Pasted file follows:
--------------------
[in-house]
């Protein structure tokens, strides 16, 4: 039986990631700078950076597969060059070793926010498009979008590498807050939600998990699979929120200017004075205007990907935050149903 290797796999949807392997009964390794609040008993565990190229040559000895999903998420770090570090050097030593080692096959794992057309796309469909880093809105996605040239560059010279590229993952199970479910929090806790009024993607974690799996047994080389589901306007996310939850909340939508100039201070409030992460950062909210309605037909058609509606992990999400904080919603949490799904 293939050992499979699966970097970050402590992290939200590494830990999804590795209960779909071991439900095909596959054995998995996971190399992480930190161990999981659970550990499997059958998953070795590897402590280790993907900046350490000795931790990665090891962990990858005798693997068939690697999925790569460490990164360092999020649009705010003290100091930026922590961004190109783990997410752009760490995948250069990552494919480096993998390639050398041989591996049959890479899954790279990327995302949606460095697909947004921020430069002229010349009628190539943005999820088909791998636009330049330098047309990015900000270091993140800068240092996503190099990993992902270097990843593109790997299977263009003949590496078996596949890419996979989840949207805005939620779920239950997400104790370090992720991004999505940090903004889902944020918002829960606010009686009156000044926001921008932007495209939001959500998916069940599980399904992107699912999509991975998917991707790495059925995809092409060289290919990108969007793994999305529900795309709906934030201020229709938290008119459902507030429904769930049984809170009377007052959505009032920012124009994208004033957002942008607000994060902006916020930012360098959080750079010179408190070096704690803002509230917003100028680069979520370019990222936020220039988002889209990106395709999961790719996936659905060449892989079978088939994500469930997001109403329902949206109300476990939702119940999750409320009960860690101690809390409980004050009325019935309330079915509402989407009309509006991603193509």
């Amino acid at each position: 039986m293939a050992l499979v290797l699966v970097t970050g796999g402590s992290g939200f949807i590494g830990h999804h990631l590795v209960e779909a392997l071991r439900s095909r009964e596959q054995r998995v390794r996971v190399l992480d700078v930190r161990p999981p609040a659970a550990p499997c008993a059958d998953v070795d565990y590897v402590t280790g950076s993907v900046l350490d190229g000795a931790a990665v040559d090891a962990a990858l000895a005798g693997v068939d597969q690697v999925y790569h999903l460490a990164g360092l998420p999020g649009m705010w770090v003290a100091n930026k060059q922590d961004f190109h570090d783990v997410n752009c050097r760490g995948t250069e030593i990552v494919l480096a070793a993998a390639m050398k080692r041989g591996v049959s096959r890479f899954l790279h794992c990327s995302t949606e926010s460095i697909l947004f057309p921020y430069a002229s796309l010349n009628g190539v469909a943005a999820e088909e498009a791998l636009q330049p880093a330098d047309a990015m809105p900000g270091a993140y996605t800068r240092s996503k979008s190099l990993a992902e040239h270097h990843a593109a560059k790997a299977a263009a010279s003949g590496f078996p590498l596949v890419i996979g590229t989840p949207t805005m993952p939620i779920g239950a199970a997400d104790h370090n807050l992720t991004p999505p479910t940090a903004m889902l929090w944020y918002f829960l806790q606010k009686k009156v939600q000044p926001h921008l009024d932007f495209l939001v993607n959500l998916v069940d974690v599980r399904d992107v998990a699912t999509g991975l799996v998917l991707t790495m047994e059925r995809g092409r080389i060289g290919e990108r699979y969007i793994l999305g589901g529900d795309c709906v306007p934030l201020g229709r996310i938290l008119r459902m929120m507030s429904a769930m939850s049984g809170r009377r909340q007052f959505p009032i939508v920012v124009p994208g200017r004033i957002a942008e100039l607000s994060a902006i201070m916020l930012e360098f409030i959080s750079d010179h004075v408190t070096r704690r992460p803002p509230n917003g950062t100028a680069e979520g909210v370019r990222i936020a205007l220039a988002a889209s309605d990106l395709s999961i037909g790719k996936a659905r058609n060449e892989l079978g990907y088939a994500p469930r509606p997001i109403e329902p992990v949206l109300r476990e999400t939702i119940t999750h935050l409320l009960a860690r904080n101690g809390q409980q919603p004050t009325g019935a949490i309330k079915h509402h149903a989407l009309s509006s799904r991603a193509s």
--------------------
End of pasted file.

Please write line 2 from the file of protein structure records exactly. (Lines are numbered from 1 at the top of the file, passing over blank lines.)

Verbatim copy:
């Protein structure tokens, strides 16, 4: 039986990631700078950076597969060059070793926010498009979008590498807050939600998990699979929120200017004075205007990907935050149903 290797796999949807392997009964390794609040008993565990190229040559000895999903998420770090570090050097030593080692096959794992057309796309469909880093809105996605040239560059010279590229993952199970479910929090806790009024993607974690799996047994080389589901306007996310939850909340939508100039201070409030992460950062909210309605037909058609509606992990999400904080919603949490799904 293939050992499979699966970097970050402590992290939200590494830990999804590795209960779909071991439900095909596959054995998995996971190399992480930190161990999981659970550990499997059958998953070795590897402590280790993907900046350490000795931790990665090891962990990858005798693997068939690697999925790569460490990164360092999020649009705010003290100091930026922590961004190109783990997410752009760490995948250069990552494919480096993998390639050398041989591996049959890479899954790279990327995302949606460095697909947004921020430069002229010349009628190539943005999820088909791998636009330049330098047309990015900000270091993140800068240092996503190099990993992902270097990843593109790997299977263009003949590496078996596949890419996979989840949207805005939620779920239950997400104790370090992720991004999505940090903004889902944020918002829960606010009686009156000044926001921008932007495209939001959500998916069940599980399904992107699912999509991975998917991707790495059925995809092409060289290919990108969007793994999305529900795309709906934030201020229709938290008119459902507030429904769930049984809170009377007052959505009032920012124009994208004033957002942008607000994060902006916020930012360098959080750079010179408190070096704690803002509230917003100028680069979520370019990222936020220039988002889209990106395709999961790719996936659905060449892989079978088939994500469930997001109403329902949206109300476990939702119940999750409320009960860690101690809390409980004050009325019935309330079915509402989407009309509006991603193509």